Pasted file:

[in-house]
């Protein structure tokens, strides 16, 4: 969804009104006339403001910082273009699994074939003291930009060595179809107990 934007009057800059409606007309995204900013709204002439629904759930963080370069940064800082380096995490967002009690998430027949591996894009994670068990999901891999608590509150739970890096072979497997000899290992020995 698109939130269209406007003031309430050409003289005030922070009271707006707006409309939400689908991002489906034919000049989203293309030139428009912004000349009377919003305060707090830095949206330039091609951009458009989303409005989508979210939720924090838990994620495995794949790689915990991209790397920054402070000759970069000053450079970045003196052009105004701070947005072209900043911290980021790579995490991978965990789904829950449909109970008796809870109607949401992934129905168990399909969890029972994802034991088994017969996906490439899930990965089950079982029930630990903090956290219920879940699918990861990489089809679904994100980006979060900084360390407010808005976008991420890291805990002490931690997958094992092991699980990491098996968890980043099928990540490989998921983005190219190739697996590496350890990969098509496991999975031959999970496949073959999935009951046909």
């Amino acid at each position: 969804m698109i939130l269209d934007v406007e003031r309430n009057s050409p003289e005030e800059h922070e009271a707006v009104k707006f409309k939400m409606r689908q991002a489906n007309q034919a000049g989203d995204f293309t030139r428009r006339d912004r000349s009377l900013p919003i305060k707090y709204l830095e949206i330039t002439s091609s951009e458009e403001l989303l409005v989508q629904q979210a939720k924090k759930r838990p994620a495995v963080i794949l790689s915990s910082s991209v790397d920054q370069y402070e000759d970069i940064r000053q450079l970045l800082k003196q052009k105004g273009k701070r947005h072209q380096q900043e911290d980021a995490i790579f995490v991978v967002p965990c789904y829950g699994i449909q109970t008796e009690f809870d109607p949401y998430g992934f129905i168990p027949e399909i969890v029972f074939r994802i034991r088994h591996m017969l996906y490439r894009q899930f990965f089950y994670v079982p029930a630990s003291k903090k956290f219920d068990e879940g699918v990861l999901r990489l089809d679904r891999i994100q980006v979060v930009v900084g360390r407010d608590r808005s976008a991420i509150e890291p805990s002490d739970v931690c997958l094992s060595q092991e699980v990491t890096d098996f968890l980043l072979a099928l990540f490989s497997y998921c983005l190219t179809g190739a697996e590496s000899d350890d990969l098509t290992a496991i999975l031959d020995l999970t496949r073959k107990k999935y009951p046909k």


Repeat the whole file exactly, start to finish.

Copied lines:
[in-house]
């Protein structure tokens, strides 16, 4: 969804009104006339403001910082273009699994074939003291930009060595179809107990 934007009057800059409606007309995204900013709204002439629904759930963080370069940064800082380096995490967002009690998430027949591996894009994670068990999901891999608590509150739970890096072979497997000899290992020995 698109939130269209406007003031309430050409003289005030922070009271707006707006409309939400689908991002489906034919000049989203293309030139428009912004000349009377919003305060707090830095949206330039091609951009458009989303409005989508979210939720924090838990994620495995794949790689915990991209790397920054402070000759970069000053450079970045003196052009105004701070947005072209900043911290980021790579995490991978965990789904829950449909109970008796809870109607949401992934129905168990399909969890029972994802034991088994017969996906490439899930990965089950079982029930630990903090956290219920879940699918990861990489089809679904994100980006979060900084360390407010808005976008991420890291805990002490931690997958094992092991699980990491098996968890980043099928990540490989998921983005190219190739697996590496350890990969098509496991999975031959999970496949073959999935009951046909």
């Amino acid at each position: 969804m698109i939130l269209d934007v406007e003031r309430n009057s050409p003289e005030e800059h922070e009271a707006v009104k707006f409309k939400m409606r689908q991002a489906n007309q034919a000049g989203d995204f293309t030139r428009r006339d912004r000349s009377l900013p919003i305060k707090y709204l830095e949206i330039t002439s091609s951009e458009e403001l989303l409005v989508q629904q979210a939720k924090k759930r838990p994620a495995v963080i794949l790689s915990s910082s991209v790397d920054q370069y402070e000759d970069i940064r000053q450079l970045l800082k003196q052009k105004g273009k701070r947005h072209q380096q900043e911290d980021a995490i790579f995490v991978v967002p965990c789904y829950g699994i449909q109970t008796e009690f809870d109607p949401y998430g992934f129905i168990p027949e399909i969890v029972f074939r994802i034991r088994h591996m017969l996906y490439r894009q899930f990965f089950y994670v079982p029930a630990s003291k903090k956290f219920d068990e879940g699918v990861l999901r990489l089809d679904r891999i994100q980006v979060v930009v900084g360390r407010d608590r808005s976008a991420i509150e890291p805990s002490d739970v931690c997958l094992s060595q092991e699980v990491t890096d098996f968890l980043l072979a099928l990540f490989s497997y998921c983005l190219t179809g190739a697996e590496s000899d350890d990969l098509t290992a496991i999975l031959d020995l999970t496949r073959k107990k999935y009951p046909k």